Just the Amazon and Me

122S at Rooster Rock State Park in Oregon

Last Saturday I did something I haven’t done in quite a while — I took a little road trip by myself.

It’s been a typically hectic few months. I’ve attended car events in Italy, Colorado, California, Oregon and Washington, but I haven’t had any “alone time” with my cars.

The 1967 Volvo 122S “Amazon” continues to be one of my favorites. It’s not as fast as a Porsche or as raw as an Alfa, but between its charming appearance and adequate performance, it gets the job done.

Sorting Out the Details

The car came to SCM from Volvo 1800 racer and enthusiast Jim Perry. It was mechanically strong, but it needed a few minor items addressed to get it “on the button.” I tweaked the suspension by adding IPD sport springs and a rear sway bar. The car already had Bilstein shocks.

Then there was the shifter, which punched the dealer-installed a/c unit every time you shifted into first or third. So I had the lever bent at the base, per the Volvo factory instructions. It still hit, but now it also touched the seat when going into second and fourth. It simply made the car unpleasant to drive.

Also, the brake pedal seemed soft. There is no brake booster, and it’s not easy to fit one under the hood with all of the a/c equipment there.

I took the car to Ship’s Mechanical and had Rover guru Doug Shipman take a look at it. He solved both issues.

Shipman put a compound bend into the shift lever, which made the car a joy to shift. He then replaced the master cylinder and adjusted everything properly. (I had already put new calipers and pads on the front and new wheel cylinder shoes on the rear.)

The pedal is good now, and the car stops well. I still prefer the feel of a boosted brake pedal, so at some point down the road I’ll have a booster installed.

I also had the cooling system serviced at Mac’s Radiator & Automotive Service, which included recoring the radiator, back-flushing the engine and replacing all the hoses and caps. I was told the gauge reads a little hot, even though an infrared gun indicates 187 degrees at the back of the head where the temperature sensor screws in. Cameron Lovre, a local Volvo aficianado, has told me he can recalibrate the gauge.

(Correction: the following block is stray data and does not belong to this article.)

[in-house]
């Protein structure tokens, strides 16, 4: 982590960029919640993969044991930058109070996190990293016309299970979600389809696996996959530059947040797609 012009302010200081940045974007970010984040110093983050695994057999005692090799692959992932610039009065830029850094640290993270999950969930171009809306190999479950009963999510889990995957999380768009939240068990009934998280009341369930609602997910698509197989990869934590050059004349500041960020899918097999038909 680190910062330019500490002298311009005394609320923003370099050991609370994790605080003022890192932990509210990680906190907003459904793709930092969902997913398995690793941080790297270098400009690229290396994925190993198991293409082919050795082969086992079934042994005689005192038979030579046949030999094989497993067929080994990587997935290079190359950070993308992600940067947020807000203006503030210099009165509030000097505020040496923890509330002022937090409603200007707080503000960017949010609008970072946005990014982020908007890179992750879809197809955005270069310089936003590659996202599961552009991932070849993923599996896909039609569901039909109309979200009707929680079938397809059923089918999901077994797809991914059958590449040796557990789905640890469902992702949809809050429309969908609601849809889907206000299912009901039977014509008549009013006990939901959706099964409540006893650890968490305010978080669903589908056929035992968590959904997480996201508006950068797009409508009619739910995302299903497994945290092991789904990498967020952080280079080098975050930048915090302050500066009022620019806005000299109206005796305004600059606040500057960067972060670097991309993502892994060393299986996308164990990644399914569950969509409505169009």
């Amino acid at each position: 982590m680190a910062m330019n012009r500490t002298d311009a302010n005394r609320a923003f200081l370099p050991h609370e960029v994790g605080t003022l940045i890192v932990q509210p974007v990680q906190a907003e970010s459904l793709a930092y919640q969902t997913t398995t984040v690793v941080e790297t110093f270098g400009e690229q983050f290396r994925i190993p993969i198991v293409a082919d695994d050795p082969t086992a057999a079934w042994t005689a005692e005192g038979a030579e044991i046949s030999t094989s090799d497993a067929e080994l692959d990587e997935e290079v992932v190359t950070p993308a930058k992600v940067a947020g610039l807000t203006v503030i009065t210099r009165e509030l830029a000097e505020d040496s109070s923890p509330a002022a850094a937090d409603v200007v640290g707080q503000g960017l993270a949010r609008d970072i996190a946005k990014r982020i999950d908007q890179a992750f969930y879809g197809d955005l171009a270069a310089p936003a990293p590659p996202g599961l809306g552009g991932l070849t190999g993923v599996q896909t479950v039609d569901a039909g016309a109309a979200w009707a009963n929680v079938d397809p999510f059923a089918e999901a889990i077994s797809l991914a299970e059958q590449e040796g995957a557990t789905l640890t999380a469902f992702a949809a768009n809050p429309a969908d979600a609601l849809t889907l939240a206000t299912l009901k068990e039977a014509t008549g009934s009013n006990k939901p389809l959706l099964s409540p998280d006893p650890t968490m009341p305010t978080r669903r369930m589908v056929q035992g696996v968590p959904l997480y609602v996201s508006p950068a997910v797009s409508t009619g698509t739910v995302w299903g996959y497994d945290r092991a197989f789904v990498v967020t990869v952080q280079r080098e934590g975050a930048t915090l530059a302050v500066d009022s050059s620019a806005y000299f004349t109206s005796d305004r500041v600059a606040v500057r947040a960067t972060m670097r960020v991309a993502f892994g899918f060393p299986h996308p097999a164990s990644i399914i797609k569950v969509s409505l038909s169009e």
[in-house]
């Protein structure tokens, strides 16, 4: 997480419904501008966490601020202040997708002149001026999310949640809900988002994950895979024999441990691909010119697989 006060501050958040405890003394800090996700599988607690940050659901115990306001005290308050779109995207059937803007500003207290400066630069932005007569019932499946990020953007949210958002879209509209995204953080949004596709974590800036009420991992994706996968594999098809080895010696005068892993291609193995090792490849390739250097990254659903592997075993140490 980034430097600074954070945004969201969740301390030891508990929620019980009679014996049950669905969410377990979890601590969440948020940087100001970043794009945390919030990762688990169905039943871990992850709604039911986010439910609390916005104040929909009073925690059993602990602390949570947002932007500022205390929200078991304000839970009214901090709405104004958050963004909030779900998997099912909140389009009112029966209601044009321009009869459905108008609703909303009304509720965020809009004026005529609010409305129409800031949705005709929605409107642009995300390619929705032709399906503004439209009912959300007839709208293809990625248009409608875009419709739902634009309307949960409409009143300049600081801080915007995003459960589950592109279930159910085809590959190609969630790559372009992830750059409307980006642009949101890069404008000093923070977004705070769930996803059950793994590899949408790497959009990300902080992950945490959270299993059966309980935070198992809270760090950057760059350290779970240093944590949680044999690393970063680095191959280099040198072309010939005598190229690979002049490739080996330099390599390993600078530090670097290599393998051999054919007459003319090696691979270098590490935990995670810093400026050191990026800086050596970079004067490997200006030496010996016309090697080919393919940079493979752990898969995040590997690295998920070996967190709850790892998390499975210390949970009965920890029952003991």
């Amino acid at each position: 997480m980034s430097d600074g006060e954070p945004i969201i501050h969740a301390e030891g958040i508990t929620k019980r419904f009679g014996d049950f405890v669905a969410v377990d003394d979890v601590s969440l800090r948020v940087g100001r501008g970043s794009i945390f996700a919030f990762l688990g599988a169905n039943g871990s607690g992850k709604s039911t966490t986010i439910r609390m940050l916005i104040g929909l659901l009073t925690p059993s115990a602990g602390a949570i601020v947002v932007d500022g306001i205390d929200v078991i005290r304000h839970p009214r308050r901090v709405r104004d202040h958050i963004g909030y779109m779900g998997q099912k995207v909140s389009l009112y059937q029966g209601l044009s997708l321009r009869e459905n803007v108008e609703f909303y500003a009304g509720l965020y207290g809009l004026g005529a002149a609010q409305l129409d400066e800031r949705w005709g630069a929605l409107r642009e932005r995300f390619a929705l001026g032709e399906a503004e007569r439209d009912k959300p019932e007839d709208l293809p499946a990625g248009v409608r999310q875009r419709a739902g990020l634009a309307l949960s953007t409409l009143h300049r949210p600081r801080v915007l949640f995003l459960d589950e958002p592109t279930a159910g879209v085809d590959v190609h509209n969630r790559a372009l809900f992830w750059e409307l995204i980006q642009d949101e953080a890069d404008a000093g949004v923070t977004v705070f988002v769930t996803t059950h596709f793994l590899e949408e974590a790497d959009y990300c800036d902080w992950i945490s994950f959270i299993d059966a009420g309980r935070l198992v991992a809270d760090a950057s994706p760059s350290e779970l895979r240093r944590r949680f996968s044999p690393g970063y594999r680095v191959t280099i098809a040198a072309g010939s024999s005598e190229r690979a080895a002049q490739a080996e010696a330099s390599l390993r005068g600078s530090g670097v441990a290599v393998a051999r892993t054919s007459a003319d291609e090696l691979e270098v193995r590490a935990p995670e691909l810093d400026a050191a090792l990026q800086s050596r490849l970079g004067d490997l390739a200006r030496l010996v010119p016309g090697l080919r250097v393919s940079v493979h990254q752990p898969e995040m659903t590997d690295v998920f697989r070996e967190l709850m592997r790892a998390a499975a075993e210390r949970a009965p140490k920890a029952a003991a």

The a/c puts a real load on the cooling system on hot days in slow-moving traffic, but if you can’t use your a/c on a hot day, what’s the point? Making sure everything was in top shape seemed like the prudent thing to do.

Seat Time

I took a 130-mile round-trip drive to White Salmon, WA on Saturday, and the car was just great. It has enough power to keep up with freeway traffic, and with overdrive engaged it cruises comfortably at 70 mph. There’s a little vibration through the steering wheel, and I may have the balance of the front wheels checked.

The a/c blew cold when the sun was out, and I had the rare experience of driving in a vintage car in hot weather with the windows rolled up.

Because I am a hopeless gearhead, my time with the car was like a mechanical meditation. I was fully engaged in the act of driving, as opposed to being entombed in a modern mechanical conveyance, completely insulated from the road.

As I put the Volvo back in the garage, I reflected on the joys that old cars can bring into our lives. The Volvo represents one of the best European car designs of the 1960s, and half a century later, it delivers a very satisfying experience.


Keith Martin

Keith Martin has been involved with the collector car hobby for more than 30 years. As a writer, publisher, television commentator and enthusiast, he is constantly on the go, meeting collectors and getting involved in their activities throughout the world. He is the founder and publisher of the monthly Sports Car Market and bi-monthly American Car Collector magazines, has written for the New York Times, Automobile, AutoWeek, Road & Track and other publications, is an emcee for numerous concours, and has his own show, “What’s My Car Worth,” shown on Velocity.

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